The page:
By: Chad Wilson – Editor in Chief – GridironStuds Blog
I hear it all the time in the recruiting game. Coach I ran for 30 touchdown last year or my son dominated that #1 recruit at the camp how could he not have any offers? He’s much better than that top recruit. In the college football game, even more than the NFL draft process, the name of the game is projection and that has a lot to do with how you look.
College football coaches are faced with the task of trying to predict how an 18 year old will perform at the next level along with how much will he grow physically and mentally. This is not an easy task. Often times, despite the results, a college coach will make the determination that a prospect has maxed out his potential in high school and will not likely improve enough to see those same results at the college level. If you are a high school coach, parent or player you may have witnessed that in the youth leagues. There have been many youth league super stars that dominated because they grew faster than their counterparts. As a result, they scored all the touchdowns, had all the sacks and made all the tackles on Saturday afternoons. We have all witnessed some of those same Pop Warner superstars fall off tremendously in high school when they did not get much taller or bigger and could not dominate the high school kids who were not their equal.
For college coaches, having a scenario play out like that for them could cost them their job. Going out and pulling in the 5’7″ cornerback that had 10 interceptions his senior year represents an extreme risk for a college coach. To get that player an offer from the head coach who did not see him in person would require that assistant coach to stand on the table and fight for him. Once that coach has gone to bat for that recruit, he now owns him for the next four to five years. If that 5’7″ defensive back can not cover the 5’11” – 6’3″ wide receivers at the college level, that assistant coach will be reminded of that on a daily basis by the rest of his coaching staff and the head coach. It can also ruin his credibility out on the recruiting trail. No coach wants to get his wings clipped as a recruiter. By wings clipped, I mean that coach having to call back to the office every time they want to offer a recruit or lose a very fertile recruiting area because the head coach wants a better evaluator of talent there.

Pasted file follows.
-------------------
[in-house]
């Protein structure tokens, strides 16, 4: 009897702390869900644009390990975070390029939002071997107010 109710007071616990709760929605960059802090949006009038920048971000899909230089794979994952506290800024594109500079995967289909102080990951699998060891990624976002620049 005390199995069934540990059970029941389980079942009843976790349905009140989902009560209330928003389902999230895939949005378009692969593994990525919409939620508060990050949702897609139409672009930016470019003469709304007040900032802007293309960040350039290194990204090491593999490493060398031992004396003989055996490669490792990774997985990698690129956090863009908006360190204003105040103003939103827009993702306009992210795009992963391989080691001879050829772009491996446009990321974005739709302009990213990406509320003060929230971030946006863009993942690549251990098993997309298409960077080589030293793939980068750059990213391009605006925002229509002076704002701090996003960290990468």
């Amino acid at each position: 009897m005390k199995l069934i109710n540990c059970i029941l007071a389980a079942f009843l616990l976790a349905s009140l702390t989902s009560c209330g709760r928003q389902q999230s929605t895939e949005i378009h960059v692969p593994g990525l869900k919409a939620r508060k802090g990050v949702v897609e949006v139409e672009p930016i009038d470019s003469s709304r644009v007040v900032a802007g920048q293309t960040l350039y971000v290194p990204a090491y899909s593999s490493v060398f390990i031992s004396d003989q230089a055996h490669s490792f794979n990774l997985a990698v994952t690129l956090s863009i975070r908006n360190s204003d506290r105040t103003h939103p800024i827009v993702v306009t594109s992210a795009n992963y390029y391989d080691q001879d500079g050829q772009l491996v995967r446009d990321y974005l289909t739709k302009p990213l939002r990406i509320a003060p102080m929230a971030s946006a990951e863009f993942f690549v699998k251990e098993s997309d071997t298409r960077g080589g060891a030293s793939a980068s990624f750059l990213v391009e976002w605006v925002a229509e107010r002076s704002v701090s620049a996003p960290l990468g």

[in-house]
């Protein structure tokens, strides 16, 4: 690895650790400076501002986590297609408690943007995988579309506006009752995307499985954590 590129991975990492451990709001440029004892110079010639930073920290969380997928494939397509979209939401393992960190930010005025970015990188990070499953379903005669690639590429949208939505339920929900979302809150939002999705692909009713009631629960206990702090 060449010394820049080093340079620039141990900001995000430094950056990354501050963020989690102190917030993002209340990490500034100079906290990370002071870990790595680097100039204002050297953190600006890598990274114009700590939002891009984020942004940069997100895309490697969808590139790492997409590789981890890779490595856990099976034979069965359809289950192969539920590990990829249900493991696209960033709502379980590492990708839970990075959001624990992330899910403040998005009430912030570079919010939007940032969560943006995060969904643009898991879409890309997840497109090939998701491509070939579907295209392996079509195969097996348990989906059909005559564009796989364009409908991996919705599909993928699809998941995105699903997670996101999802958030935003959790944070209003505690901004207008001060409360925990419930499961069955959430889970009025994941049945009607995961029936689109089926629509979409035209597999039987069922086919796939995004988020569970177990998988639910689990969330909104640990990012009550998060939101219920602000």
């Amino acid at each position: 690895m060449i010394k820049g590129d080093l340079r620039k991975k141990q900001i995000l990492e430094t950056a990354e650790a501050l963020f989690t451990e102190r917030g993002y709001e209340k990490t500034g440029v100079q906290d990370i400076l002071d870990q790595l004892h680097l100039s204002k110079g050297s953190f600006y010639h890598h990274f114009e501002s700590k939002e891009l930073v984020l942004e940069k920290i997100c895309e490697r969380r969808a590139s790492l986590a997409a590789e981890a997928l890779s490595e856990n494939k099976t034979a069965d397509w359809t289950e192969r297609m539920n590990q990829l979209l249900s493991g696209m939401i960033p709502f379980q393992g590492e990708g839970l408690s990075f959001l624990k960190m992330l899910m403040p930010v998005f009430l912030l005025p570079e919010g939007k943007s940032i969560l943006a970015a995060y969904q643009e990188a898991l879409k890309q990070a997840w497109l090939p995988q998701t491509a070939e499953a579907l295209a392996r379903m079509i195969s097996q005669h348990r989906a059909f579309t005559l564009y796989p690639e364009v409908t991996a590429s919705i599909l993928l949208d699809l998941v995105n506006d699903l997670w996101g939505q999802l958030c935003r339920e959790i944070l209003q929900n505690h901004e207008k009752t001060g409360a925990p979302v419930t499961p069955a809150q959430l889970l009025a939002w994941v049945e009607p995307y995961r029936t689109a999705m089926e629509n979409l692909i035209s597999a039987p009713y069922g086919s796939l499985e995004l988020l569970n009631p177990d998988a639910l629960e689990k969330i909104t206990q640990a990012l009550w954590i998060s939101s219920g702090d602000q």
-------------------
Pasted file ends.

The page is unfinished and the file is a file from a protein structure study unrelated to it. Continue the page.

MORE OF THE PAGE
So while you may be an outstanding talent who is making plays on the field in high school, being under sized or not very fleet of foot makes things difficult for you in the recruiting game. So what do you do? Do you quit playing football? That is certainly not the answer. What you do have to be is realistic. If you are putting up numbers and you have been to the college camps and they still are not calling your name, adjust your focus to schools that are more likely to give you a chance. This may mean that you thought you were a Division I football player but must now slide down to Division II, Division III or even NAIA schools. It’s a harsh reality for some but it’s also called staying alive. If your dream is to play NFL football, your chances are increased by being on the field more than not being on the field. That is just common sense. Walking on at a school that has made it a mission to recruit 6 ft. corner backs or 4.4 wide receivers when you stand 5’7″ or run a 4.7 will only lead to immense frustration. Choosing a school that is in the position of having to sign highly productive football players is much more to your advantage. No, you won’t be playing on ESPN or on ABC at 8 P.M. on Saturday Night but you will be playing. You don’t know what the next level will bring you. Getting a scholarship whether full or partial will open you up to a whole new world of opportunities. Some of those opportunities on the field and quite a few off the field. Either way, they are opportunities you are presented by getting into school and not by staying at home.
Do 6’3″ prospects and 4.3 athletes bust in college. Absolutely but it’s a much easier pill to swallow and a much smoother explanation for an assistant coach that is faced with the daily specter of job insecurity. Coaches get fired as easy as the wind changes direction and fewer are willing to take risks that could short cut their career. You have to have that understanding as you go through the recruiting process. Take your shot at the highest level but also know when to make your retreat and secure your scholarship offer elsewhere.
Food for thought. The trick in college football as it is for NFL players is to make a roster and keep playing. Keep that in mind.
Chad Wilson is a college football recruiting expert and creator of the GridironStudsApp which allows high school football players to gain exposure to college football coaches and fans. Wilson is a former college football player for the University of Miami (92-94) and Long Beach St. (’90-’91) and played briefly for the Seattle Seahawks (’95). He is also a former youth and high school football coach for over 15 years most recently for 5-A State of Florida Champs American Heritage. He runs All Eyes DB Camp a defensive back training company located in South Florida IG: @alleyesdbcamp. Wilson’s oldest son Quincy plays in the NFL for the New York Jets and his younger son plays cornerback for the University of Florida